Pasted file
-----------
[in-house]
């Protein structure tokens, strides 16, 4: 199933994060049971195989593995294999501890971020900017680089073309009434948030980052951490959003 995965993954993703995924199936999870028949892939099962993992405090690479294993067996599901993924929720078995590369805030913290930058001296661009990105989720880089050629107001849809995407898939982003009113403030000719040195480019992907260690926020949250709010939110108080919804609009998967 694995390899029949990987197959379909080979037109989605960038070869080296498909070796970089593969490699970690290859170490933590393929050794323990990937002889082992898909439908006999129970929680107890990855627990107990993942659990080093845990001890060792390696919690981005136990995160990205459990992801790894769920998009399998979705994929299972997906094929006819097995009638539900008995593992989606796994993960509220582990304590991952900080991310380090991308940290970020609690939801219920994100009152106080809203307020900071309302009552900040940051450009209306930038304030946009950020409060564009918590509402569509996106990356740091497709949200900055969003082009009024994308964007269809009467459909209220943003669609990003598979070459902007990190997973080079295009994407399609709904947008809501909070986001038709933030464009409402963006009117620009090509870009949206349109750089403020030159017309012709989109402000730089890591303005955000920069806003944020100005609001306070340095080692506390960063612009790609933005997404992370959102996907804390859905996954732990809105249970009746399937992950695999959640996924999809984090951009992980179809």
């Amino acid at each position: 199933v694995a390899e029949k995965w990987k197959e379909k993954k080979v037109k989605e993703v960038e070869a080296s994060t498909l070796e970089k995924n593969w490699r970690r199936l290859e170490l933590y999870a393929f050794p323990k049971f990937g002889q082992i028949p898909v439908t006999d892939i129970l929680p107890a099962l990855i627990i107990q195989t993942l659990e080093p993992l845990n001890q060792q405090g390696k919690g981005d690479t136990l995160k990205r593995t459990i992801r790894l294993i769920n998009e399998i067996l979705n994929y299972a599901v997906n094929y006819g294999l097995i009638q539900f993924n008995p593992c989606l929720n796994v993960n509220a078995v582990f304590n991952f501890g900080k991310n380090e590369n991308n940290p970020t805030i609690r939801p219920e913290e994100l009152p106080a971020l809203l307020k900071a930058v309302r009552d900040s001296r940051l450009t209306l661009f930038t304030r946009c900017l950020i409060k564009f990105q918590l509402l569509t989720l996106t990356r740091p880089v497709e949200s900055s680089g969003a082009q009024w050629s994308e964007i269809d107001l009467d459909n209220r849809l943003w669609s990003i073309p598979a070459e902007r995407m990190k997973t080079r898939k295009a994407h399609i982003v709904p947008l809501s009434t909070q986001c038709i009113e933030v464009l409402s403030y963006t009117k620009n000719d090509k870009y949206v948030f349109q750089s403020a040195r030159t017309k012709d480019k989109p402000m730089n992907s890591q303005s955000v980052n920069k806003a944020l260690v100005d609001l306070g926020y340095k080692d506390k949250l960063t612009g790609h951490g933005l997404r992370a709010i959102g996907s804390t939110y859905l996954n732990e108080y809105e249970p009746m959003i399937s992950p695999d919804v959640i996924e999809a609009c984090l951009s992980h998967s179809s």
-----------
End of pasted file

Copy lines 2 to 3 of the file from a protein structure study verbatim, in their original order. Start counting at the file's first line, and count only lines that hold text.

């Protein structure tokens, strides 16, 4: 199933994060049971195989593995294999501890971020900017680089073309009434948030980052951490959003 995965993954993703995924199936999870028949892939099962993992405090690479294993067996599901993924929720078995590369805030913290930058001296661009990105989720880089050629107001849809995407898939982003009113403030000719040195480019992907260690926020949250709010939110108080919804609009998967 694995390899029949990987197959379909080979037109989605960038070869080296498909070796970089593969490699970690290859170490933590393929050794323990990937002889082992898909439908006999129970929680107890990855627990107990993942659990080093845990001890060792390696919690981005136990995160990205459990992801790894769920998009399998979705994929299972997906094929006819097995009638539900008995593992989606796994993960509220582990304590991952900080991310380090991308940290970020609690939801219920994100009152106080809203307020900071309302009552900040940051450009209306930038304030946009950020409060564009918590509402569509996106990356740091497709949200900055969003082009009024994308964007269809009467459909209220943003669609990003598979070459902007990190997973080079295009994407399609709904947008809501909070986001038709933030464009409402963006009117620009090509870009949206349109750089403020030159017309012709989109402000730089890591303005955000920069806003944020100005609001306070340095080692506390960063612009790609933005997404992370959102996907804390859905996954732990809105249970009746399937992950695999959640996924999809984090951009992980179809």
């Amino acid at each position: 199933v694995a390899e029949k995965w990987k197959e379909k993954k080979v037109k989605e993703v960038e070869a080296s994060t498909l070796e970089k995924n593969w490699r970690r199936l290859e170490l933590y999870a393929f050794p323990k049971f990937g002889q082992i028949p898909v439908t006999d892939i129970l929680p107890a099962l990855i627990i107990q195989t993942l659990e080093p993992l845990n001890q060792q405090g390696k919690g981005d690479t136990l995160k990205r593995t459990i992801r790894l294993i769920n998009e399998i067996l979705n994929y299972a599901v997906n094929y006819g294999l097995i009638q539900f993924n008995p593992c989606l929720n796994v993960n509220a078995v582990f304590n991952f501890g900080k991310n380090e590369n991308n940290p970020t805030i609690r939801p219920e913290e994100l009152p106080a971020l809203l307020k900071a930058v309302r009552d900040s001296r940051l450009t209306l661009f930038t304030r946009c900017l950020i409060k564009f990105q918590l509402l569509t989720l996106t990356r740091p880089v497709e949200s900055s680089g969003a082009q009024w050629s994308e964007i269809d107001l009467d459909n209220r849809l943003w669609s990003i073309p598979a070459e902007r995407m990190k997973t080079r898939k295009a994407h399609i982003v709904p947008l809501s009434t909070q986001c038709i009113e933030v464009l409402s403030y963006t009117k620009n000719d090509k870009y949206v948030f349109q750089s403020a040195r030159t017309k012709d480019k989109p402000m730089n992907s890591q303005s955000v980052n920069k806003a944020l260690v100005d609001l306070g926020y340095k080692d506390k949250l960063t612009g790609h951490g933005l997404r992370a709010i959102g996907s804390t939110y859905l996954n732990e108080y809105e249970p009746m959003i399937s992950p695999d919804v959640i996924e999809a609009c984090l951009s992980h998967s179809s």